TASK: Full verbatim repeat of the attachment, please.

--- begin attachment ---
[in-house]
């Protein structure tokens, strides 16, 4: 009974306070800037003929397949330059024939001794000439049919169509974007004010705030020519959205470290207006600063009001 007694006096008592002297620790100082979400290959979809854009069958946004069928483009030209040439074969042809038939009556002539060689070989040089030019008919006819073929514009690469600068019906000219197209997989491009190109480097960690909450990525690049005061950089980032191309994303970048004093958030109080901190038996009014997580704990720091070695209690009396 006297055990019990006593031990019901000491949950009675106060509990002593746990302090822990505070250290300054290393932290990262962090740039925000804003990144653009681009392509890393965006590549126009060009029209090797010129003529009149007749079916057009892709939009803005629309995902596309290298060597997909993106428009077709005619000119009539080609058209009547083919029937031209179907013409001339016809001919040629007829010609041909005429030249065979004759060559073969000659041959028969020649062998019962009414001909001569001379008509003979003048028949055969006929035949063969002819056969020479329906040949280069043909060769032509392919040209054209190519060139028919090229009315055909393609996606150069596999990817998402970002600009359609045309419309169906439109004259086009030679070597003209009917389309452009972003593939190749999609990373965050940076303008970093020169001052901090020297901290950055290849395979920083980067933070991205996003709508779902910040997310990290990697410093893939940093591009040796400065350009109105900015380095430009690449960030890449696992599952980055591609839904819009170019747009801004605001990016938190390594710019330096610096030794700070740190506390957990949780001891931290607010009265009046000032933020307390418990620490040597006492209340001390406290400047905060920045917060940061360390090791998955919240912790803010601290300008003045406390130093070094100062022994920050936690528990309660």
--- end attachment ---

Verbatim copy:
[in-house]
């Protein structure tokens, strides 16, 4: 009974306070800037003929397949330059024939001794000439049919169509974007004010705030020519959205470290207006600063009001 007694006096008592002297620790100082979400290959979809854009069958946004069928483009030209040439074969042809038939009556002539060689070989040089030019008919006819073929514009690469600068019906000219197209997989491009190109480097960690909450990525690049005061950089980032191309994303970048004093958030109080901190038996009014997580704990720091070695209690009396 006297055990019990006593031990019901000491949950009675106060509990002593746990302090822990505070250290300054290393932290990262962090740039925000804003990144653009681009392509890393965006590549126009060009029209090797010129003529009149007749079916057009892709939009803005629309995902596309290298060597997909993106428009077709005619000119009539080609058209009547083919029937031209179907013409001339016809001919040629007829010609041909005429030249065979004759060559073969000659041959028969020649062998019962009414001909001569001379008509003979003048028949055969006929035949063969002819056969020479329906040949280069043909060769032509392919040209054209190519060139028919090229009315055909393609996606150069596999990817998402970002600009359609045309419309169906439109004259086009030679070597003209009917389309452009972003593939190749999609990373965050940076303008970093020169001052901090020297901290950055290849395979920083980067933070991205996003709508779902910040997310990290990697410093893939940093591009040796400065350009109105900015380095430009690449960030890449696992599952980055591609839904819009170019747009801004605001990016938190390594710019330096610096030794700070740190506390957990949780001891931290607010009265009046000032933020307390418990620490040597006492209340001390406290400047905060920045917060940061360390090791998955919240912790803010601290300008003045406390130093070094100062022994920050936690528990309660």